Research Summary

 My research combines cutting edge tools in machine learning with unique empirical contexts – modern art, jazz and more recently executive search – to examine fundamental questions about human capital, culture, and social construction of labor markets. These questions include: What is the relationship between human capital (in the form of novelty) and social capital? Does social capital shape success in creative markets, independent of objective merit? What are the returns to a conventional or atypical career trajectory for MBAs and senior executives? My work with machine learning based measures of novelty has led to my interest in examining organizational principles for combining artificial intelligence (AI) and human evaluations to address some of the inequalities in labor markets and uncover new talent.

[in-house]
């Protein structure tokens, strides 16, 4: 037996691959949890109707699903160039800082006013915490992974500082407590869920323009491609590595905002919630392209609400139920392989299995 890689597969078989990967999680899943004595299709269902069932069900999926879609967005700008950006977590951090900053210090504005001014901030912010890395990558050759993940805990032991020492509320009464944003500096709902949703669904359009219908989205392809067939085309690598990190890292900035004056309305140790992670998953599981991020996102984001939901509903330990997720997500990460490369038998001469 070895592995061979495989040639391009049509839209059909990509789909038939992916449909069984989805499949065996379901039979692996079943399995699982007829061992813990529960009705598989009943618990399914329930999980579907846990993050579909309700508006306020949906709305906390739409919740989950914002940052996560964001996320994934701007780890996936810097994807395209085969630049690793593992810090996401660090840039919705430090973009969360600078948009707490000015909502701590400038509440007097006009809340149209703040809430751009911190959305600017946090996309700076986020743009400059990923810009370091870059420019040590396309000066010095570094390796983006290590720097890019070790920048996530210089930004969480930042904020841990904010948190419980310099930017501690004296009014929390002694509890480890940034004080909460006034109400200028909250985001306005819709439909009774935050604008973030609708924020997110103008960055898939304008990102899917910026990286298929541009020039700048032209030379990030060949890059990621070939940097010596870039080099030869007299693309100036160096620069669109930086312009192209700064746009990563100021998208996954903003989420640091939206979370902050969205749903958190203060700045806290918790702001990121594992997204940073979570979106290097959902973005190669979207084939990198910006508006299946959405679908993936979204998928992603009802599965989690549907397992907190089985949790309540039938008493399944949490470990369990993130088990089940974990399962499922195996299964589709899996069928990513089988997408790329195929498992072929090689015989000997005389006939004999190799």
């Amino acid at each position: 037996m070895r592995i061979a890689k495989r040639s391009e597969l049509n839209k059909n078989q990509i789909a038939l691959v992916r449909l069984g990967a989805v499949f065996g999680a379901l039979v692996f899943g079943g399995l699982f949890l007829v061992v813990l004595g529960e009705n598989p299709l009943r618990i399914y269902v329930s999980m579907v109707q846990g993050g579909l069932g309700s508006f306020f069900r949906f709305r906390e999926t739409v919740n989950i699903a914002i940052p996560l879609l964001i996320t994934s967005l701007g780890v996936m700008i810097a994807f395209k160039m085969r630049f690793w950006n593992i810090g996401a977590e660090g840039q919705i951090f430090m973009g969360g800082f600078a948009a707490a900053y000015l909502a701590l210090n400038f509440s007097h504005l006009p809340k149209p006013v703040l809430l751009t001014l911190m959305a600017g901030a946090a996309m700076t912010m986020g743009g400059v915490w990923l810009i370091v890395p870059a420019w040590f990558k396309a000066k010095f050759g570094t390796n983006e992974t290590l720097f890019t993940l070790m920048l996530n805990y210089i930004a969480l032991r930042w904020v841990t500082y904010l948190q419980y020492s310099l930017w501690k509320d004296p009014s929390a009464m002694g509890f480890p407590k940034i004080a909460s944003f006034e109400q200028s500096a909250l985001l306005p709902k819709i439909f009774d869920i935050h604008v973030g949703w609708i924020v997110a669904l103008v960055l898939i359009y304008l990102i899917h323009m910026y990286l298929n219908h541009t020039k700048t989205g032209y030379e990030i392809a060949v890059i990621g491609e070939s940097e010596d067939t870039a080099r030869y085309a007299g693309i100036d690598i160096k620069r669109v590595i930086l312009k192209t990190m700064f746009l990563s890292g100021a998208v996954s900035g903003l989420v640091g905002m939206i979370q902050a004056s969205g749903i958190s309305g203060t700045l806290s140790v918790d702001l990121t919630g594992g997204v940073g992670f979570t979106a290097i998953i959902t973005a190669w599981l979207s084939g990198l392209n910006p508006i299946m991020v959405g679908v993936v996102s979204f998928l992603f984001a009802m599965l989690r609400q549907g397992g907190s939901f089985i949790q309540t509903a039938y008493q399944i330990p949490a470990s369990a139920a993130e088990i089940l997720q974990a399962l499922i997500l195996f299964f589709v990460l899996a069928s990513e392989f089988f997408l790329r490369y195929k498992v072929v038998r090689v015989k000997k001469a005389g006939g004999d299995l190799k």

I completed my Ph.D. in Management from Columbia Business School. I graduated from the University of Rochester with a double major in Mathematics (BS) and Economics (BA) (Summa Cum Laude, Phi Beta Kappa).  Before embarking on my PhD, I worked in investment banking and was a research associate in the Strategy division at Harvard Business School.